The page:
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Twitch - Power

Twitch is a battery operated vehicle with a relatively straightforward power system. This was my first project using lithium batteries, and as is tradition, I burnt my house down bricked a few. My current pack is the KyPOM 3300 mAh 3S1P Lipo pack. This pack is rated to 35C continuous, which translates to 115A, more than my motor controllers might ask of it.

Power electronics schematic

Two pairs of 16AWG wires connect the master switch and the main current hogs of the system: my Pololu TReX motor controllers. These are DC motor controllers with two bidirectional channels, capable of 13A continuous per motor. The 16 AWG wire was too thick to comfortably fit into the screw terminals of the motor controllers, confirming my suspicion that I have no clue how to properly determine the ampacity of a wire. Oh well, I suppose too thick is better than to thin.

From the same lines that feed the motor controllers I spliced in leads to power my Battery Elimination Circuits (BECs). These circuits supply power to my servos, one for each box. They are necessary since I can't run the servos from my Arduino (they draw up to ~3A each), nor can I power them straight from the battery pack (input voltage of 4.8-6V). One of the BECs performs double duty as the power supply for my Arduino. This is somewhat suspicious practice. When the servos are moving, the voltage provided by the BEC will sag somewhat. If the sag drops sufficiently low, the microcontroller can lose power and reset, which obviously isn't good. To combat this I added a monster 3300uF capacitor just before the Arduino voltage input. The cap helps fight the voltage sag and has kept me out of microcontroller trouble so far.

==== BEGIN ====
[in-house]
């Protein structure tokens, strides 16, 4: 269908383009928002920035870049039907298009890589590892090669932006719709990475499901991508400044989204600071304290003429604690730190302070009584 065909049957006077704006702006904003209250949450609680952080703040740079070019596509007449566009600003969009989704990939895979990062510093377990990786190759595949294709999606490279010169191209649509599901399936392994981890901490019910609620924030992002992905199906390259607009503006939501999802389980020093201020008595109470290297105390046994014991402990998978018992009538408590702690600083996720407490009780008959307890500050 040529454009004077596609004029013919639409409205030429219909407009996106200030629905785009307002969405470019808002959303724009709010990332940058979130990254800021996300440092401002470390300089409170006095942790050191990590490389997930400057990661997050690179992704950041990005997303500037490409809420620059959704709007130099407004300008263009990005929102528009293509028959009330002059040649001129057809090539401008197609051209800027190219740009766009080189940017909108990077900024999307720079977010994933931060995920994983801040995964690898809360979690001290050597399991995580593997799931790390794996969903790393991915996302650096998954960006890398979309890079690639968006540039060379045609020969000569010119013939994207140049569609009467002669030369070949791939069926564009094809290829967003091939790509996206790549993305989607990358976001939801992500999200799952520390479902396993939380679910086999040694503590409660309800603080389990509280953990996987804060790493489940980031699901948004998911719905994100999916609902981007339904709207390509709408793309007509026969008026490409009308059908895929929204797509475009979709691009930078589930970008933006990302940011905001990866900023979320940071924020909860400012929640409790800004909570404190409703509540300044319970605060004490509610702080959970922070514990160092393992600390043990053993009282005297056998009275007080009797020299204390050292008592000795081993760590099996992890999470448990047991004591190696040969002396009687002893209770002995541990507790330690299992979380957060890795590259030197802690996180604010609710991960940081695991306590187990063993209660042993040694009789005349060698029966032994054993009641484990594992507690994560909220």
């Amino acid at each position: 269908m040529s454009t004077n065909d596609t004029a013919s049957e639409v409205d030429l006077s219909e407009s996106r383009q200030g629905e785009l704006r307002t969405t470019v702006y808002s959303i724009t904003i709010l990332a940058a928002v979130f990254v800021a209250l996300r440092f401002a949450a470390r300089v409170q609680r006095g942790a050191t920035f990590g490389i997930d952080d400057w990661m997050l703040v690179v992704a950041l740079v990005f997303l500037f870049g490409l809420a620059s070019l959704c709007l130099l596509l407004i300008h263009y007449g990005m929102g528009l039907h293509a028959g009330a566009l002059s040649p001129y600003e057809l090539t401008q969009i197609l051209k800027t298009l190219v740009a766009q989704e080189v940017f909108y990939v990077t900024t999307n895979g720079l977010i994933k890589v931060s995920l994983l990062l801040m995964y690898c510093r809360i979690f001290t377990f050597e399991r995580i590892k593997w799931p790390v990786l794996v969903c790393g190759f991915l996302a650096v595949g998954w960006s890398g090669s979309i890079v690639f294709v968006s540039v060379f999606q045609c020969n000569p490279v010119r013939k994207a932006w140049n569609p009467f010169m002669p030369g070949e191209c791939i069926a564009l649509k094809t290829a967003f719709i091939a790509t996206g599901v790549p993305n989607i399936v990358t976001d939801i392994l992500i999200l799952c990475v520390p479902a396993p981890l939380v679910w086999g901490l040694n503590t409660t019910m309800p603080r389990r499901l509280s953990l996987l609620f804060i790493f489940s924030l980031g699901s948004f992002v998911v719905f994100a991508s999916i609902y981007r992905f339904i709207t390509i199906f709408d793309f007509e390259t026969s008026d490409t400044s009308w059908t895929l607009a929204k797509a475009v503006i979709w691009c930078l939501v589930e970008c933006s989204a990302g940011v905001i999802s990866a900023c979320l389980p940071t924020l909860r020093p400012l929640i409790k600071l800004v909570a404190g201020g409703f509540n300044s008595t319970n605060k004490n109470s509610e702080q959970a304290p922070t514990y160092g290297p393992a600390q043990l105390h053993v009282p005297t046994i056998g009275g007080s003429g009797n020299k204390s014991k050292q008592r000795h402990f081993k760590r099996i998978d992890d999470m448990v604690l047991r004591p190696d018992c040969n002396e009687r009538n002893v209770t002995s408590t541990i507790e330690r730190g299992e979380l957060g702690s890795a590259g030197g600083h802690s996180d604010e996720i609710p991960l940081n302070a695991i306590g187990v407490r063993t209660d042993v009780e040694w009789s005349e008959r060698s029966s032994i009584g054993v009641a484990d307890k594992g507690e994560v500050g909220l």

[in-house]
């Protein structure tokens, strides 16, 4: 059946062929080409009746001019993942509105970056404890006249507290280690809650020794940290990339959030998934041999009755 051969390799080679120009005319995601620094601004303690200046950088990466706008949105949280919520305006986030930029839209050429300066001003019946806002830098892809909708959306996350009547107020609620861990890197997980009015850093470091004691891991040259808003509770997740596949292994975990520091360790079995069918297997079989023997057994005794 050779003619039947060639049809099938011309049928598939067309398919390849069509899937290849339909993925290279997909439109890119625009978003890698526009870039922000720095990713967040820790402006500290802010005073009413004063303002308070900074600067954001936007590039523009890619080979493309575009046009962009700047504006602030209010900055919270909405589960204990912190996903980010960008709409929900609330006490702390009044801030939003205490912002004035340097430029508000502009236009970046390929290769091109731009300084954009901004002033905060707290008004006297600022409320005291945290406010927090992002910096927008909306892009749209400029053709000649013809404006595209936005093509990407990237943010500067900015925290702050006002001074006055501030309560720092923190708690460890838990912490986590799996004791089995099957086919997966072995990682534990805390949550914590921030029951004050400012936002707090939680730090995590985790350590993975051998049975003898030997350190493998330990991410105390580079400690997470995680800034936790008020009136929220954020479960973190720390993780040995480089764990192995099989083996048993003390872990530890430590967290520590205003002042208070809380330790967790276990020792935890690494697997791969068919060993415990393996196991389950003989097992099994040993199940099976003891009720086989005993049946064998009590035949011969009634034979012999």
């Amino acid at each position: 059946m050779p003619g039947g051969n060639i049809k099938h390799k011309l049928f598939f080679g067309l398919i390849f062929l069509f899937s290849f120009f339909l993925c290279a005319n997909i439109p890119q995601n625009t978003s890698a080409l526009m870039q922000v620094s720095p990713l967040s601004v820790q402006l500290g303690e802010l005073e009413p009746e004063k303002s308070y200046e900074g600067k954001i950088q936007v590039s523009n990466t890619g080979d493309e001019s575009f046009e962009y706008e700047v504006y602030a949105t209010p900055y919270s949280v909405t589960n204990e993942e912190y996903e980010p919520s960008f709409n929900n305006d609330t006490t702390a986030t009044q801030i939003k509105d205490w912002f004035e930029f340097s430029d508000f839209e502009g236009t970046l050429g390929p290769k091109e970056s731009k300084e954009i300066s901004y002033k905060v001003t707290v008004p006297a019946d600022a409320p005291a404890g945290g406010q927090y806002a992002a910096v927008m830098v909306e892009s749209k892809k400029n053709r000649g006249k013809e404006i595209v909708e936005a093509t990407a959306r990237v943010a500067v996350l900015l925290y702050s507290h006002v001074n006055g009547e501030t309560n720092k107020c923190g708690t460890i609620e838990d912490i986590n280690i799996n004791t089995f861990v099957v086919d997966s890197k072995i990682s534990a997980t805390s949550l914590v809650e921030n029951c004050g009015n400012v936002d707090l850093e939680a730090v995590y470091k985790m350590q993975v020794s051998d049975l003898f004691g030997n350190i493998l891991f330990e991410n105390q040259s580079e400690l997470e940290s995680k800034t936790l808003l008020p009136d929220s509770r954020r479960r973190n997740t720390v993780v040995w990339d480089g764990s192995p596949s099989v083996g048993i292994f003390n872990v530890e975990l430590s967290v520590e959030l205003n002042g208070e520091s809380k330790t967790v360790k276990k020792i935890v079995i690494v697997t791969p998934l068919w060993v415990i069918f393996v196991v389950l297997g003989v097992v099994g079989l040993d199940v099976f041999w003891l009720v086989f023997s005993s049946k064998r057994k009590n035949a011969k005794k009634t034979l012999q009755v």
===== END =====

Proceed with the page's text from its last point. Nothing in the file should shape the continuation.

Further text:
Battery life wasn't a big concern in this build since the bot serves no practical purpose. At 3300mAh and a peak current draw of 4*13A = 52A, the bot can run for about 4 minutes flat out. Of course I'm never running close to that consumption, and have found in practice that 15-20 minutes of play between charges is more typical.